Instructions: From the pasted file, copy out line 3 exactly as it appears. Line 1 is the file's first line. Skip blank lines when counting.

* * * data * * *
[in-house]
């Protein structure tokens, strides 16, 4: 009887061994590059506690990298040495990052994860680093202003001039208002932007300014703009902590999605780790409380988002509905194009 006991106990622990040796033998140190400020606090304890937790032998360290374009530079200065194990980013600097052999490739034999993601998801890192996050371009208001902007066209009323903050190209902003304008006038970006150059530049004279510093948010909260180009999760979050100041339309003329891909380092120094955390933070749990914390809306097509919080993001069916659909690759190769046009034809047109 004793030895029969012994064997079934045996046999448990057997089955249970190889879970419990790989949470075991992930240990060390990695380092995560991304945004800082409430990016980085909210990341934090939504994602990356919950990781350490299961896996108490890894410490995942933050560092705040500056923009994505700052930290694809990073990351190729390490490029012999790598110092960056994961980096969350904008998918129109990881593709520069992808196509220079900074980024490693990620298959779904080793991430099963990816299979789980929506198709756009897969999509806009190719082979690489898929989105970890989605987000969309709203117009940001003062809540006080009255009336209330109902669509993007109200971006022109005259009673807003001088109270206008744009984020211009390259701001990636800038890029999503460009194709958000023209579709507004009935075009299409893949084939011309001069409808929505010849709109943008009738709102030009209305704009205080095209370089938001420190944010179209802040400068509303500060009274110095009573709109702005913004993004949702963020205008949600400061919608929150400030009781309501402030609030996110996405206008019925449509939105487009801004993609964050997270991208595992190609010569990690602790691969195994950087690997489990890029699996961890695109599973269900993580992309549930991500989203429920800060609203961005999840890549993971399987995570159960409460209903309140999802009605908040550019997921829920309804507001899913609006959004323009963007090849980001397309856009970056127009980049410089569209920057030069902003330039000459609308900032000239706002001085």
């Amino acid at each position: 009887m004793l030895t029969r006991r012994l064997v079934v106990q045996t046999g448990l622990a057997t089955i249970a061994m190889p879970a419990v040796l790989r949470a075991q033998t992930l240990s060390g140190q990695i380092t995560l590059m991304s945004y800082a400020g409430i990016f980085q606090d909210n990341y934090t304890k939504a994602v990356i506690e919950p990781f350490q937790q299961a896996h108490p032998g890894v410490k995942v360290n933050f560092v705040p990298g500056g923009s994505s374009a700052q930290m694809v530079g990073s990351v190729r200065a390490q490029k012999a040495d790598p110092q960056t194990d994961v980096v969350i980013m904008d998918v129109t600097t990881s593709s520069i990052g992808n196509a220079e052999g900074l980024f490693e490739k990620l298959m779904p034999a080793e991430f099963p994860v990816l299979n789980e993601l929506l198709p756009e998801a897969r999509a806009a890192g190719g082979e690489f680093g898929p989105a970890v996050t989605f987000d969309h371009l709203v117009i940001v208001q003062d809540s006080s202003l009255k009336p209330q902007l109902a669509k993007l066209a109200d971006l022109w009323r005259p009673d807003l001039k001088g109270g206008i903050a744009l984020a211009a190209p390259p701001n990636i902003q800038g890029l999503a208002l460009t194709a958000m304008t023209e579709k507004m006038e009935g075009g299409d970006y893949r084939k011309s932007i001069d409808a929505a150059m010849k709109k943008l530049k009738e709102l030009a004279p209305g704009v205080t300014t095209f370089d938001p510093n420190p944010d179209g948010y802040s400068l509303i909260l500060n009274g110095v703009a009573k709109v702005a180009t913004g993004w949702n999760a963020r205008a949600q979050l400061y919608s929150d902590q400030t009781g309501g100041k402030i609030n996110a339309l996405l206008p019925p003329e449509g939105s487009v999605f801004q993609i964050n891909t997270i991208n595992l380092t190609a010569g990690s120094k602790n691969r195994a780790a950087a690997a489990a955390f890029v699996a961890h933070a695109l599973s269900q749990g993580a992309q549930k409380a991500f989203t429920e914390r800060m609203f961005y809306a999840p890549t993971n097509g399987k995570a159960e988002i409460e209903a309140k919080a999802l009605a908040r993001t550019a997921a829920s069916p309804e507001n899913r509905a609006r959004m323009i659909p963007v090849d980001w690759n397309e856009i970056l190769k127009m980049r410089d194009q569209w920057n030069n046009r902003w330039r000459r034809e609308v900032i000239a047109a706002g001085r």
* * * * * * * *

């Amino acid at each position: 009887m004793l030895t029969r006991r012994l064997v079934v106990q045996t046999g448990l622990a057997t089955i249970a061994m190889p879970a419990v040796l790989r949470a075991q033998t992930l240990s060390g140190q990695i380092t995560l590059m991304s945004y800082a400020g409430i990016f980085q606090d909210n990341y934090t304890k939504a994602v990356i506690e919950p990781f350490q937790q299961a896996h108490p032998g890894v410490k995942v360290n933050f560092v705040p990298g500056g923009s994505s374009a700052q930290m694809v530079g990073s990351v190729r200065a390490q490029k012999a040495d790598p110092q960056t194990d994961v980096v969350i980013m904008d998918v129109t600097t990881s593709s520069i990052g992808n196509a220079e052999g900074l980024f490693e490739k990620l298959m779904p034999a080793e991430f099963p994860v990816l299979n789980e993601l929506l198709p756009e998801a897969r999509a806009a890192g190719g082979e690489f680093g898929p989105a970890v996050t989605f987000d969309h371009l709203v117009i940001v208001q003062d809540s006080s202003l009255k009336p209330q902007l109902a669509k993007l066209a109200d971006l022109w009323r005259p009673d807003l001039k001088g109270g206008i903050a744009l984020a211009a190209p390259p701001n990636i902003q800038g890029l999503a208002l460009t194709a958000m304008t023209e579709k507004m006038e009935g075009g299409d970006y893949r084939k011309s932007i001069d409808a929505a150059m010849k709109k943008l530049k009738e709102l030009a004279p209305g704009v205080t300014t095209f370089d938001p510093n420190p944010d179209g948010y802040s400068l509303i909260l500060n009274g110095v703009a009573k709109v702005a180009t913004g993004w949702n999760a963020r205008a949600q979050l400061y919608s929150d902590q400030t009781g309501g100041k402030i609030n996110a339309l996405l206008p019925p003329e449509g939105s487009v999605f801004q993609i964050n891909t997270i991208n595992l380092t190609a010569g990690s120094k602790n691969r195994a780790a950087a690997a489990a955390f890029v699996a961890h933070a695109l599973s269900q749990g993580a992309q549930k409380a991500f989203t429920e914390r800060m609203f961005y809306a999840p890549t993971n097509g399987k995570a159960e988002i409460e209903a309140k919080a999802l009605a908040r993001t550019a997921a829920s069916p309804e507001n899913r509905a609006r959004m323009i659909p963007v090849d980001w690759n397309e856009i970056l190769k127009m980049r410089d194009q569209w920057n030069n046009r902003w330039r000459r034809e609308v900032i000239a047109a706002g001085r």